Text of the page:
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"No State shall, without the Consent of Congress, lay any Duty of Tonnage, keep Troops, or Ships of War in time of Peace, enter into any Agreement or Compact with another State, or with a foreign Power, or engage in War, unless actually invaded, or in such imminent Danger as will not admit of delay.
Article I, Section 10, Clause 3
The Framers of the Constitution had little difficulty seeing that combinations among the states, or any foreign-affairs activities undertaken by the states, were so fraught with danger to the union, that none should be allowed unless Congress consented. Comparable prohibitions had already been contained in the Articles of Confederation, but the Framers chose somewhat stronger language in the Constitution to assure national supremacy in foreign affairs and in relations among the states.
originally posted by: Metallicus
a reply to: Stevemagegod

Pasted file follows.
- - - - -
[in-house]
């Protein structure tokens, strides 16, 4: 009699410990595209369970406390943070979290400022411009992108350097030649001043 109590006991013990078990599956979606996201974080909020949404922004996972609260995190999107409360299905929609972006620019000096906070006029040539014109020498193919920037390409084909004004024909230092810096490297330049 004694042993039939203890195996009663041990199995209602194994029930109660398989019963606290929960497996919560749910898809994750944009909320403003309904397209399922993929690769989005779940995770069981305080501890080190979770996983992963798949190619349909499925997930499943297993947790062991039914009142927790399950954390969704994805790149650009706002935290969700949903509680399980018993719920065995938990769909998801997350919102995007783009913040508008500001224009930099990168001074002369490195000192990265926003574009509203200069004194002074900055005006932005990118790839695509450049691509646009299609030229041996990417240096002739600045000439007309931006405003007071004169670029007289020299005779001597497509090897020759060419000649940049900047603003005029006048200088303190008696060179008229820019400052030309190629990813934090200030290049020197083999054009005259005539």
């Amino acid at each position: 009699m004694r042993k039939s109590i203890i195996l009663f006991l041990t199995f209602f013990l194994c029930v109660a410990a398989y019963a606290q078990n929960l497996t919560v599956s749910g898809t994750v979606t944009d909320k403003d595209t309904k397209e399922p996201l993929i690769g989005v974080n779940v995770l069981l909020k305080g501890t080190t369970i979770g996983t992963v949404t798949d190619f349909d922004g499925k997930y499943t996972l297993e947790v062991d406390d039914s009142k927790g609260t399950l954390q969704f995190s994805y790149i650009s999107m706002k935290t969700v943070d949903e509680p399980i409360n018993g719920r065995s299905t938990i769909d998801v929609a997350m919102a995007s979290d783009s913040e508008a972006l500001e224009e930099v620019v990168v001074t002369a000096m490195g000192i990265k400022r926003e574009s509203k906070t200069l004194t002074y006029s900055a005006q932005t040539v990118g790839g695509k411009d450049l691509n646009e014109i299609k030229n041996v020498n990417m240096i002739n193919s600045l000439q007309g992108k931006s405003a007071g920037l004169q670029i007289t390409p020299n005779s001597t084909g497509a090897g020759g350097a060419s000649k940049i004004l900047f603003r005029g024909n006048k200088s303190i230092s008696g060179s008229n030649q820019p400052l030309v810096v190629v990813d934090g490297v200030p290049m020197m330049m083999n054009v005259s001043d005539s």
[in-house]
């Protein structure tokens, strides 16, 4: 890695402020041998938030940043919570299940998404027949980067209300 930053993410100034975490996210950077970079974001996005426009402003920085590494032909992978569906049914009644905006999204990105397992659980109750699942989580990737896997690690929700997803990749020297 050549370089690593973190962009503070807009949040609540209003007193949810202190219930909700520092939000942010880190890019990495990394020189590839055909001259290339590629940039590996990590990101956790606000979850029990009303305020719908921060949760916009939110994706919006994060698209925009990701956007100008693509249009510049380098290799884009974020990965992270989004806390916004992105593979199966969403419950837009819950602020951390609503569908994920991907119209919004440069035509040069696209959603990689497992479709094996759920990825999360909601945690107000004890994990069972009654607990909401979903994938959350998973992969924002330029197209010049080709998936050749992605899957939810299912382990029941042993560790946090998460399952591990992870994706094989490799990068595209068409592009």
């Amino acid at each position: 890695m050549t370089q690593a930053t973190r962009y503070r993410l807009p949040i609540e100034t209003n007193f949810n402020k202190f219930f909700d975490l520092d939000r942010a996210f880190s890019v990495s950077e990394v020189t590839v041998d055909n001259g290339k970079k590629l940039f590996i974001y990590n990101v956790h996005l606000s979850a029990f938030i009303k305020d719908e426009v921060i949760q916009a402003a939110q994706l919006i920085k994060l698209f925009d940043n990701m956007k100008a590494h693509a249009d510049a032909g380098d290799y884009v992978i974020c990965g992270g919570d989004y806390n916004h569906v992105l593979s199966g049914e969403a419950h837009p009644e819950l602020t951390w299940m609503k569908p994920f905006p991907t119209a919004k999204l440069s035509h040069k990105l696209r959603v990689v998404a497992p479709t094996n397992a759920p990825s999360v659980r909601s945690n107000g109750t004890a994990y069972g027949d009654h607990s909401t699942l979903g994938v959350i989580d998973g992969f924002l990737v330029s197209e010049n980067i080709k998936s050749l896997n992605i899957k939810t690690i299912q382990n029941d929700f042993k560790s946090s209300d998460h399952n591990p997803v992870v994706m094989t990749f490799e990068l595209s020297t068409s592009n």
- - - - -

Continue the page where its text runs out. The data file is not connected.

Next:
If I was in a manufacturing business I would move from California immediately. Actually, I would NEVER do business in California. It is a hostile environment to all business.
However, if this could lead to California leaving the U.S. it might not be that bad of an idea. That state is full of libtards.
While the foreign Compact Clause applies (as a constitutional matter, if not always in practice) to a broad range of formal and informal agreements between a state and foreign countries, the Supreme Court has determined that the domestic Compact Clause applies only to a narrow class of state agreements (those that establish binding obligations and, typically, multistate administrative agencies). Moreover, in United States Steel Corp. v. Multistate Tax Commission (1978), the Supreme Court declared that state compacts require congressional approval only if they "encroach upon the supremacy of the United States."
originally posted by: AugustusMasonicus
You can lump this non-binding agreement in with the 340 other Foreign State Agreements made by 41 other states since 1955.